Air quality program has politician fuming

North Okanagan jurisdictions will be asked if they are interested in funding a service

A regional air quality program is just at the discussion stage but opposition is already surfacing.

The Regional District of North Okanagan board voted Wednesday to determine if member jurisdictions are interested in possibly establishing an air quality service, but rural Lumby director Rick Fairbairn made it clear he’s not interested.

“Our residents, and I don’t think that has changed, were not interested,” said Fairbairn of RDNO’s previous function which his area refused to join.

The old program was scrapped almost six years ago as some jurisdictions weren’t involved and others questioned the service’s activities and costs.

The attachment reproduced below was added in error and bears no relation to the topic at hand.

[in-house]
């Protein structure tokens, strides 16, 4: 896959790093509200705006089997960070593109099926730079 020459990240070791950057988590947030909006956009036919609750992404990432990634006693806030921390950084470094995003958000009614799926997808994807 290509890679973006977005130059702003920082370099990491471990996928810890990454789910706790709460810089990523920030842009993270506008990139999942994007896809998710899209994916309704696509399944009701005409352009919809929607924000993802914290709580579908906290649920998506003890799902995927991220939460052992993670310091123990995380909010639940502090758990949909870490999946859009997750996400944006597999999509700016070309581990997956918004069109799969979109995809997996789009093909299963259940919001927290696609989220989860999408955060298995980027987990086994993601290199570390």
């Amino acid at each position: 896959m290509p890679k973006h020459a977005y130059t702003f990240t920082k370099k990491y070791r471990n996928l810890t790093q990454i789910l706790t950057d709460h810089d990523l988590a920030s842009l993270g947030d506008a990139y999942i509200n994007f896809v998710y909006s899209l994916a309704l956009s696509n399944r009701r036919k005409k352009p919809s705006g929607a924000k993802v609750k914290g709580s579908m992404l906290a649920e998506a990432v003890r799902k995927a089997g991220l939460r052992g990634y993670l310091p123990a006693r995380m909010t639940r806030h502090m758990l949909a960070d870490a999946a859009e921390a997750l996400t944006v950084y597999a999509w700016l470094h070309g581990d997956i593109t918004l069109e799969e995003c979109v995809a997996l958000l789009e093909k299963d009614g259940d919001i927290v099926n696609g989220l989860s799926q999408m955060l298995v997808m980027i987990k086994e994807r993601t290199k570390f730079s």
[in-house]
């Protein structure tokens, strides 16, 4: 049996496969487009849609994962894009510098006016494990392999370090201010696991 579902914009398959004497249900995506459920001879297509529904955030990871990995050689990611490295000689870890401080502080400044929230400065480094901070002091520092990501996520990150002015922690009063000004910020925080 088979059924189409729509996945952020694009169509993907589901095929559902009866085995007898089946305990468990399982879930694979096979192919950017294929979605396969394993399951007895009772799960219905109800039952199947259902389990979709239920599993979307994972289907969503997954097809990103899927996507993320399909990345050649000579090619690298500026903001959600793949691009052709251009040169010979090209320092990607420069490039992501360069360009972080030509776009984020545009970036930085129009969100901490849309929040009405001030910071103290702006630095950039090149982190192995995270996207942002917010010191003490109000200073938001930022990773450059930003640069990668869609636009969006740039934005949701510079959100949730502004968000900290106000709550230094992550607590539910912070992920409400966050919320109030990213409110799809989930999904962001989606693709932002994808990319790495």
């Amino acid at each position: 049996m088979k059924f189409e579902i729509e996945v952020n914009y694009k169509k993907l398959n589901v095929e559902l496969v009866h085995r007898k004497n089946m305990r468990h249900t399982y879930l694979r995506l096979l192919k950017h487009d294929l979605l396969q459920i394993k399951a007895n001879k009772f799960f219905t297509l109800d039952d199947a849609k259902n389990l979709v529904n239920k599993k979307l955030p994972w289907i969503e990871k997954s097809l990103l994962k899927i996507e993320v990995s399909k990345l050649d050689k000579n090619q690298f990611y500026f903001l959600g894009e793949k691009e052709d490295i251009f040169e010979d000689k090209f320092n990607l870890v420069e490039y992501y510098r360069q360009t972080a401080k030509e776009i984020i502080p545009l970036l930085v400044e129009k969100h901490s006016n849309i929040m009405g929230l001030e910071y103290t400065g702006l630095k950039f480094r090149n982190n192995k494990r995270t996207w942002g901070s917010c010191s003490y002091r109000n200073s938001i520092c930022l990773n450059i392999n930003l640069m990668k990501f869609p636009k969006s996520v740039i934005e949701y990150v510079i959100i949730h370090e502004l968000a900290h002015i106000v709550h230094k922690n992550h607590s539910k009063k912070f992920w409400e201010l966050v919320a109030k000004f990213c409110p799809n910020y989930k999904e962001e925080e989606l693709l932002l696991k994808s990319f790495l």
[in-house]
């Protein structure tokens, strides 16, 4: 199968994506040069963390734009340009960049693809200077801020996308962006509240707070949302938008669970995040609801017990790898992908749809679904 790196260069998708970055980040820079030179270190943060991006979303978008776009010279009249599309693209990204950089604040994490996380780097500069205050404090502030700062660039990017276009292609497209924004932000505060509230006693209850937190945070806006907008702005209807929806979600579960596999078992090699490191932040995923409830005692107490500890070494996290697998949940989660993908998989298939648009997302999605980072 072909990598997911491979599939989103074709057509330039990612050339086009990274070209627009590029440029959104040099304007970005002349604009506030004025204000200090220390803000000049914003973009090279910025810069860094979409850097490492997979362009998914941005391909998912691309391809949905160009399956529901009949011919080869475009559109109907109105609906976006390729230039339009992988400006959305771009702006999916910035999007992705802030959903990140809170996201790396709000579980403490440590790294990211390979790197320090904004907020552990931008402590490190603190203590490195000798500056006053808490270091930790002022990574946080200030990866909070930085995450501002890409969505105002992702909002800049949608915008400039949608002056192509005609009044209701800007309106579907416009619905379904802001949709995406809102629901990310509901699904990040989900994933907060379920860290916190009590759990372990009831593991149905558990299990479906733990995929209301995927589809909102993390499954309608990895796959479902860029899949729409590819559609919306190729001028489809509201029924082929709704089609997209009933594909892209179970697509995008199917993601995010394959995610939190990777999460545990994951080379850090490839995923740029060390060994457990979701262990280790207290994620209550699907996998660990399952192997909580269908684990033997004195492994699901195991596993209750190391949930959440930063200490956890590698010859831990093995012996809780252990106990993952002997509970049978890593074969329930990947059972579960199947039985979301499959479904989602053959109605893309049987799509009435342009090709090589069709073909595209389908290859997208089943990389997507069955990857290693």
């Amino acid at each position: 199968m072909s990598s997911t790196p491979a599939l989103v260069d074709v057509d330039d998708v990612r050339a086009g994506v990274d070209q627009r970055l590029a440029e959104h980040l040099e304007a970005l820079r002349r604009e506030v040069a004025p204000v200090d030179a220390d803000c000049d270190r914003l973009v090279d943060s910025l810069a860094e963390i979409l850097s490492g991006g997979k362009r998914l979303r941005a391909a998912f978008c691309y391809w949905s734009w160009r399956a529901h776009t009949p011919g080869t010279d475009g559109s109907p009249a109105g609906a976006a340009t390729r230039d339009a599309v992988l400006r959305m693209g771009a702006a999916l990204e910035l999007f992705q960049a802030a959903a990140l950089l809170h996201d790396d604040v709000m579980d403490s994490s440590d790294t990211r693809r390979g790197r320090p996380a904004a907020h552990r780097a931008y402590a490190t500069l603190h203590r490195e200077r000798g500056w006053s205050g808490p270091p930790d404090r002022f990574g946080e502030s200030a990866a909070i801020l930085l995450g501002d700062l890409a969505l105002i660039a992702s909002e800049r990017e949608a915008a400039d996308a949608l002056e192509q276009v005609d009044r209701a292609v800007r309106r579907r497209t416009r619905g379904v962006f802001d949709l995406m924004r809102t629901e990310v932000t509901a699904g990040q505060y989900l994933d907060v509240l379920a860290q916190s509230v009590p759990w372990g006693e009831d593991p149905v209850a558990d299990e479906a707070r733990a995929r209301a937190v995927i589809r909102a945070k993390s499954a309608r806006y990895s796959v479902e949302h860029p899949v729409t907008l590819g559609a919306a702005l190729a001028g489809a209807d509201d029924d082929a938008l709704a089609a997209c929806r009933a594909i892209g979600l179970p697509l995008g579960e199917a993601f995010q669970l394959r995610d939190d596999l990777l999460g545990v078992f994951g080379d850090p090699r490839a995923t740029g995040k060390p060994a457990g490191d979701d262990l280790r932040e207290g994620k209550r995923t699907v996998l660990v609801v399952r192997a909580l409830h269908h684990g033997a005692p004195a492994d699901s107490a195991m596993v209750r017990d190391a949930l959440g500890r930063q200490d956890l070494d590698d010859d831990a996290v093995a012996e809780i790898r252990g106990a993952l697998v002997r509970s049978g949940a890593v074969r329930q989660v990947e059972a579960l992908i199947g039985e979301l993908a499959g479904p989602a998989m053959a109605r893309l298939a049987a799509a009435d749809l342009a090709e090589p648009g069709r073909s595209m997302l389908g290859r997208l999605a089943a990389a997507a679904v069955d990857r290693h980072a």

However, Coldstream director Doug Dirk wants the issue investigated again.

“The airshed is one airshed. It’s not just smoke, it’s dust as well,” he said.

“The leadership should come from this level.”

Last fall, the Ministry of Environment told the board that open burning and wood stoves are the leading sources of pollution in the region.

“The background levels are already high,” said Dirk.

However, Fairbairn insists air quality isn’t a regional district mandate.

“Smoke is controlled by other agencies (provincial),” he said.

If a new air quality service is to proceed, RDNO staff are demanding that participating jurisdictions are clear about what they want.

“What’s important is the scope of the service. The last time, there was a lack of clarity about what we were supposed to be doing,” said David Sewell, chief administrative officer.

Vernon Morning Star

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